In June 1963, John F. Kennedy visited Berlin to rally the West against the USSR’s newly constructed wall that was designed to separate the Eastern (Soviet) part of the city from the Western part, with dire consequences for those who tried to cross it. In his speech to an appreciative crowd, President Kennedy famously uttered the phrase “Ich bin ein Berliner” – meaning, I am a person of Berlin; I am one of you. As the story goes, the crowd both applauded and laughed at Kennedy’s words, because unbeknownst to him those words had a double meaning.
We’re writing this post on a rainy evening in Cologne, while we hang out at our hotel’s bar drinking red German wine. Yes, red German wine. It’s quite good, actually. We hope to drink more of it during this trip. Oh, who are we kidding? Of course we’ll drink more of it.
The city of Cologne, which the Germans call Köln (and it’s their city, so they can call it whatever they like) is one of the oldest cities in Germany. As a result, it has lots and lots of churches that were originally built during very different periods in history.
We expected our next destination, the city-state of Bremen, to be just a convenient base for nearby adventures. But as luck would have it, our interactions with two Bremen residents made our time there far more fascinating.
In August 1845, Johann Heinrich Germer left his home in Sichte, Germany, accompanied by his wife and four children, including a son who was also named Johann Heinrich (Junior). The family traveled to the port city of Bremerhaven, where they boarded a sailing vessel headed for America. A shoemaker by trade, Johann Heinrich Senior believed – as did many of his countrymen – that a better life awaited them in the New World. But the journey was risky.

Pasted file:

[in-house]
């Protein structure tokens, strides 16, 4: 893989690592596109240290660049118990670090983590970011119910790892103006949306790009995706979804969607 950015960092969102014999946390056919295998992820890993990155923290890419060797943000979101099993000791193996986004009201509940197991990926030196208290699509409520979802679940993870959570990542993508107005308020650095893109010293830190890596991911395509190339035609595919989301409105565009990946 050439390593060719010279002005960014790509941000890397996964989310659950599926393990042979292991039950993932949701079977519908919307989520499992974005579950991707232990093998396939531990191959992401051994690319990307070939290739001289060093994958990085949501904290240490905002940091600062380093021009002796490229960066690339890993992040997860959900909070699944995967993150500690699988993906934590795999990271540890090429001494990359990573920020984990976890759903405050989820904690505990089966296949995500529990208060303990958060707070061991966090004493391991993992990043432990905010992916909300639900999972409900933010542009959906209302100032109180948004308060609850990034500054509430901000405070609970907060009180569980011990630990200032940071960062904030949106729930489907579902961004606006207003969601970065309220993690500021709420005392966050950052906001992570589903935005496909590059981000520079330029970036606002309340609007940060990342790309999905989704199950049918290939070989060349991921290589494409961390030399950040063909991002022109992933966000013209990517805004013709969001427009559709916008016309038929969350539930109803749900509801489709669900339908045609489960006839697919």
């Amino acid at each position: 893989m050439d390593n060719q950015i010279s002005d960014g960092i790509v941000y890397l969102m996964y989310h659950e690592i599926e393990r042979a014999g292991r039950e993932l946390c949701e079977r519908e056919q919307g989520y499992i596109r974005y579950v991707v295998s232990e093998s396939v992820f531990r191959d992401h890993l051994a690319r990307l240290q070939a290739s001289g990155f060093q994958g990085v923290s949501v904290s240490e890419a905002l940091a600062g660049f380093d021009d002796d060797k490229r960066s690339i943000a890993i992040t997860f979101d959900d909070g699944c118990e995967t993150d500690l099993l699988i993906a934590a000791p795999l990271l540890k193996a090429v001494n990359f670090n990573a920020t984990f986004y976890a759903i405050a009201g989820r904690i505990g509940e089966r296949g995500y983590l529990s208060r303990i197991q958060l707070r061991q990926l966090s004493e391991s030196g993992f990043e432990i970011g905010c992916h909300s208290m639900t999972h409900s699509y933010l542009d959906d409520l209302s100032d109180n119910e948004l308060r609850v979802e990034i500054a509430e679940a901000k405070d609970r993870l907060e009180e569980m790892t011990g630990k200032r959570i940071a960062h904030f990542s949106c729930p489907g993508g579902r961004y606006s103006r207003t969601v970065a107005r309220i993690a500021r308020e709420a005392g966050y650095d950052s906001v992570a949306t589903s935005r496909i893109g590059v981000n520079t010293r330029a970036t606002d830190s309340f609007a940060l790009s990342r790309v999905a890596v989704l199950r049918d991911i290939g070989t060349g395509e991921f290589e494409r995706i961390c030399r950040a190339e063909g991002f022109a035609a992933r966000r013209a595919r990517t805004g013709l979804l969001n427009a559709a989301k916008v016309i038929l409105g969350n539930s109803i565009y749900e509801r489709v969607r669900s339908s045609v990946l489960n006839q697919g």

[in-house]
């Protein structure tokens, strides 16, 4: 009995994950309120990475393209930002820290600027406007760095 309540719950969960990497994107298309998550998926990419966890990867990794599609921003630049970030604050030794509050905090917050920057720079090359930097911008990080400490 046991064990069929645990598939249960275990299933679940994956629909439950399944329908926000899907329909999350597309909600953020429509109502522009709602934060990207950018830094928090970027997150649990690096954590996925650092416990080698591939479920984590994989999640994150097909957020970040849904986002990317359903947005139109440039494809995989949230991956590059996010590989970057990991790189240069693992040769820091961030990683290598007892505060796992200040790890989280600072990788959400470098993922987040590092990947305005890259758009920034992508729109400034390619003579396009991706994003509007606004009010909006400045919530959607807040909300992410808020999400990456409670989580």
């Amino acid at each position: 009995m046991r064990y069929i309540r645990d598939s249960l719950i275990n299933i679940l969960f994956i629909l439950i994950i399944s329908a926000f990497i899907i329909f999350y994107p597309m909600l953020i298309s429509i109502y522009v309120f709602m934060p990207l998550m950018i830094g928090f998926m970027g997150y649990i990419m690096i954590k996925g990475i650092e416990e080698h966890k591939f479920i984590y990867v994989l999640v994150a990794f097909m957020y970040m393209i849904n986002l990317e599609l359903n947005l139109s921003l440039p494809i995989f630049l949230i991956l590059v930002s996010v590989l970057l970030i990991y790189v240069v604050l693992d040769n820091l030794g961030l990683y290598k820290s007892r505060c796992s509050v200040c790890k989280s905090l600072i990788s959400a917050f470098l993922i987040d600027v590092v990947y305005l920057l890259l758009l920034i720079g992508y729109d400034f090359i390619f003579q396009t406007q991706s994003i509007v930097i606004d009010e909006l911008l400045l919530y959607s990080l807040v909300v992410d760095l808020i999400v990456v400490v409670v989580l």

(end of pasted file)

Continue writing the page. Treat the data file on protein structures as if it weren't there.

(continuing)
Seven years before he took his family to Bremerhaven to board a ship to America, George’s great-great-great grandfather Johann Heinrich Germer married Dorothea Stichmann in the small village of Sickte where they both lived. Johann and Dorothea already had two sons by then.
We decided to stay an extra day in Braunschweig, to spend more time with Cordula and her family (and we’re so glad we did). But as a result, we had to shave a day off somewhere else in our itinerary.
When people think of German traditions, what often comes to mind are images of Oktoberfest, with busty women in dindle dresses serving beer and pretzels to drunken men in lederhosen and felt hats. This is all quite accurate.
In the southwestern corner of Germany, there is a freshwater lake that borders three countries: Germany, Austria and Switzerland. Lake Constance is the international name given at the conclusion of the 15th-Century Council of Constance. But in Germany the lake is called Bodensee (literally, land-lake) after the nearby town of Bodman. The most fascinating aspect of the lake is that it is the only portion of Europe with no official borders, because the Germans, Austrians and Swiss can’t agree on exactly where the borders should be.